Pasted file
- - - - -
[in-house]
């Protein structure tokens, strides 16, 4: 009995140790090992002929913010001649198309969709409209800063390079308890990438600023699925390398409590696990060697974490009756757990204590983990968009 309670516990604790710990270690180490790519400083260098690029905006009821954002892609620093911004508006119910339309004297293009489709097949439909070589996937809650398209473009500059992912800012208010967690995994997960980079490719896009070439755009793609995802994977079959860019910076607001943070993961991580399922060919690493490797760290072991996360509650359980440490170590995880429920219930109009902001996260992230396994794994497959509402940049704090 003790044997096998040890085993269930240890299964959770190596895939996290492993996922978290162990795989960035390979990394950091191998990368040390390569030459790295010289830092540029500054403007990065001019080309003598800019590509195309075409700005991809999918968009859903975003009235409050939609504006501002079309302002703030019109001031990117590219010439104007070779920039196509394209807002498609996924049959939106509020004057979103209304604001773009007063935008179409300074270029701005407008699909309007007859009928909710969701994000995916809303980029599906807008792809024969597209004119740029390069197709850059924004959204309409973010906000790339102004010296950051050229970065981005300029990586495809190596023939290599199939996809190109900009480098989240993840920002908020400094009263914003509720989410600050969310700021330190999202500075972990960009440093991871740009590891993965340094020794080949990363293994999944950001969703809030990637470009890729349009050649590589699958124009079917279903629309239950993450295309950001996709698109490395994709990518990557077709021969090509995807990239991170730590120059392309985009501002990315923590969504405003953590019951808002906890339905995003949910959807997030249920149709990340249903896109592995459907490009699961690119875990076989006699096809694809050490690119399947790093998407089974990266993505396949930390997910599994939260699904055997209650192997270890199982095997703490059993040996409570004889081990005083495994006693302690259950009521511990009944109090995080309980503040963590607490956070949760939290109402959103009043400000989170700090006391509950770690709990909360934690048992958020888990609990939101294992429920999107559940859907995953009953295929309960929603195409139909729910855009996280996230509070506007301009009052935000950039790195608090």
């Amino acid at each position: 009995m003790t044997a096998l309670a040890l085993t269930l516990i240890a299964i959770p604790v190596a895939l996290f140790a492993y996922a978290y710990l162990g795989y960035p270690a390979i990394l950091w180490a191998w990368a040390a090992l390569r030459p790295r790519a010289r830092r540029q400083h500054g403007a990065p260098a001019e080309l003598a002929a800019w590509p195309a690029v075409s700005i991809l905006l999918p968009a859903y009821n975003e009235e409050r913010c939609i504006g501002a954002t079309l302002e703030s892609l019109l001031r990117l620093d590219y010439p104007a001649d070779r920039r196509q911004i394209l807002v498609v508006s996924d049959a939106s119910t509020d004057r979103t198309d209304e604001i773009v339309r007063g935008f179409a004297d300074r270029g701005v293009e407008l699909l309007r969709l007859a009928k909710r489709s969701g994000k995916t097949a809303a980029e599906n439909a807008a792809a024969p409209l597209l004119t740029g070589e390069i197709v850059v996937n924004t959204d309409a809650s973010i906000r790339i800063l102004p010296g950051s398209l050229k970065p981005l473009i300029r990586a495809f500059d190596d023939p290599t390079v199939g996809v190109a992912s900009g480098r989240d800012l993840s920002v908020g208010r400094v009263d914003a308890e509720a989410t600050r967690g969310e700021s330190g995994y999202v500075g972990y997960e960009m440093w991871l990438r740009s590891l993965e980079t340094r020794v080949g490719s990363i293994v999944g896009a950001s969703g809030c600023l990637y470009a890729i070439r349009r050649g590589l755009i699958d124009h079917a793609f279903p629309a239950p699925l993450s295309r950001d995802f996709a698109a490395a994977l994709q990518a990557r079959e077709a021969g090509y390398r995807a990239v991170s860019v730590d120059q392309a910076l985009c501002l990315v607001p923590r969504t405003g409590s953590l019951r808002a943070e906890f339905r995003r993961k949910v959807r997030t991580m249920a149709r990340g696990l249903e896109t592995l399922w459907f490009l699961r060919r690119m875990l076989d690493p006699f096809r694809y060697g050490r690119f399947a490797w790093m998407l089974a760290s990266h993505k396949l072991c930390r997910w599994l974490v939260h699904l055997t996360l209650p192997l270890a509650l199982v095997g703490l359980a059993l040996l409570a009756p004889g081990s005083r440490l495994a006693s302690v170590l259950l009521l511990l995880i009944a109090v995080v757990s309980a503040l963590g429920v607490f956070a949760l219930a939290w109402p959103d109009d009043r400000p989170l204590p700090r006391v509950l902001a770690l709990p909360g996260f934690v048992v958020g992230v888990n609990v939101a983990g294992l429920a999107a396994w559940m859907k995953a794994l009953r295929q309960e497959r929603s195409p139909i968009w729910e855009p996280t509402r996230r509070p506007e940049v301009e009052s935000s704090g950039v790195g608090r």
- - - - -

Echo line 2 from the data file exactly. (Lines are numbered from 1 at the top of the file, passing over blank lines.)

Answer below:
């Protein structure tokens, strides 16, 4: 009995140790090992002929913010001649198309969709409209800063390079308890990438600023699925390398409590696990060697974490009756757990204590983990968009 309670516990604790710990270690180490790519400083260098690029905006009821954002892609620093911004508006119910339309004297293009489709097949439909070589996937809650398209473009500059992912800012208010967690995994997960980079490719896009070439755009793609995802994977079959860019910076607001943070993961991580399922060919690493490797760290072991996360509650359980440490170590995880429920219930109009902001996260992230396994794994497959509402940049704090 003790044997096998040890085993269930240890299964959770190596895939996290492993996922978290162990795989960035390979990394950091191998990368040390390569030459790295010289830092540029500054403007990065001019080309003598800019590509195309075409700005991809999918968009859903975003009235409050939609504006501002079309302002703030019109001031990117590219010439104007070779920039196509394209807002498609996924049959939106509020004057979103209304604001773009007063935008179409300074270029701005407008699909309007007859009928909710969701994000995916809303980029599906807008792809024969597209004119740029390069197709850059924004959204309409973010906000790339102004010296950051050229970065981005300029990586495809190596023939290599199939996809190109900009480098989240993840920002908020400094009263914003509720989410600050969310700021330190999202500075972990960009440093991871740009590891993965340094020794080949990363293994999944950001969703809030990637470009890729349009050649590589699958124009079917279903629309239950993450295309950001996709698109490395994709990518990557077709021969090509995807990239991170730590120059392309985009501002990315923590969504405003953590019951808002906890339905995003949910959807997030249920149709990340249903896109592995459907490009699961690119875990076989006699096809694809050490690119399947790093998407089974990266993505396949930390997910599994939260699904055997209650192997270890199982095997703490059993040996409570004889081990005083495994006693302690259950009521511990009944109090995080309980503040963590607490956070949760939290109402959103009043400000989170700090006391509950770690709990909360934690048992958020888990609990939101294992429920999107559940859907995953009953295929309960929603195409139909729910855009996280996230509070506007301009009052935000950039790195608090």